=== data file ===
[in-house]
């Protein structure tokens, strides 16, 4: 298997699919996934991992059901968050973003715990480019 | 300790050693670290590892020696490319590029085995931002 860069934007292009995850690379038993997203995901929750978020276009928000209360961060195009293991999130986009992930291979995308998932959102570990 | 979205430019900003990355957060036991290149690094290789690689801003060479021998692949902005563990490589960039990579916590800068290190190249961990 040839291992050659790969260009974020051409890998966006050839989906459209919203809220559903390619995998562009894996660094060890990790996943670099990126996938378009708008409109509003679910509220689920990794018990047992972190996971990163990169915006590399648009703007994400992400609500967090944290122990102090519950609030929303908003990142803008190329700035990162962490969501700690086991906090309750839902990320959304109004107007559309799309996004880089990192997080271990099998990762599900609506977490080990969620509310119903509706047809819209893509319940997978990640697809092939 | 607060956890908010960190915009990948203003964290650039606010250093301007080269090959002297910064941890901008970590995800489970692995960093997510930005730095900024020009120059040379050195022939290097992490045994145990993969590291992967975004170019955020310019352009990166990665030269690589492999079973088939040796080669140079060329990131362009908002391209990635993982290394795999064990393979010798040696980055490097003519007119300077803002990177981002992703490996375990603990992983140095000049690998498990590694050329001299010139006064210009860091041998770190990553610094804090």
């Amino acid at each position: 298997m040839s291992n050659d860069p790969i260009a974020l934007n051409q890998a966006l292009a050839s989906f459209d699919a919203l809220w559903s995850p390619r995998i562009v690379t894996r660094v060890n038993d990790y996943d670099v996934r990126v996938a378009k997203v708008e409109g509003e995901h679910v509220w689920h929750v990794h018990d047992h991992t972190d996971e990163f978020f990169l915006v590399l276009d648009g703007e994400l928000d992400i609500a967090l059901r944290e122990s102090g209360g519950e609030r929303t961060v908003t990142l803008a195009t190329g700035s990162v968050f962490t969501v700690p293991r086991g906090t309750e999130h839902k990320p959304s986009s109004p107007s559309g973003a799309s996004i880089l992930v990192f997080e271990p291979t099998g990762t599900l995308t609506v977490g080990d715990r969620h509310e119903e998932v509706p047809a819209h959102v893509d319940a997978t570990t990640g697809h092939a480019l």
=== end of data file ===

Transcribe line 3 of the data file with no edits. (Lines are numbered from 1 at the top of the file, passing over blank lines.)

């Amino acid at each position: 298997m040839s291992n050659d860069p790969i260009a974020l934007n051409q890998a966006l292009a050839s989906f459209d699919a919203l809220w559903s995850p390619r995998i562009v690379t894996r660094v060890n038993d990790y996943d670099v996934r990126v996938a378009k997203v708008e409109g509003e995901h679910v509220w689920h929750v990794h018990d047992h991992t972190d996971e990163f978020f990169l915006v590399l276009d648009g703007e994400l928000d992400i609500a967090l059901r944290e122990s102090g209360g519950e609030r929303t961060v908003t990142l803008a195009t190329g700035s990162v968050f962490t969501v700690p293991r086991g906090t309750e999130h839902k990320p959304s986009s109004p107007s559309g973003a799309s996004i880089l992930v990192f997080e271990p291979t099998g990762t599900l995308t609506v977490g080990d715990r969620h509310e119903e998932v509706p047809a819209h959102v893509d319940a997978t570990t990640g697809h092939a480019l």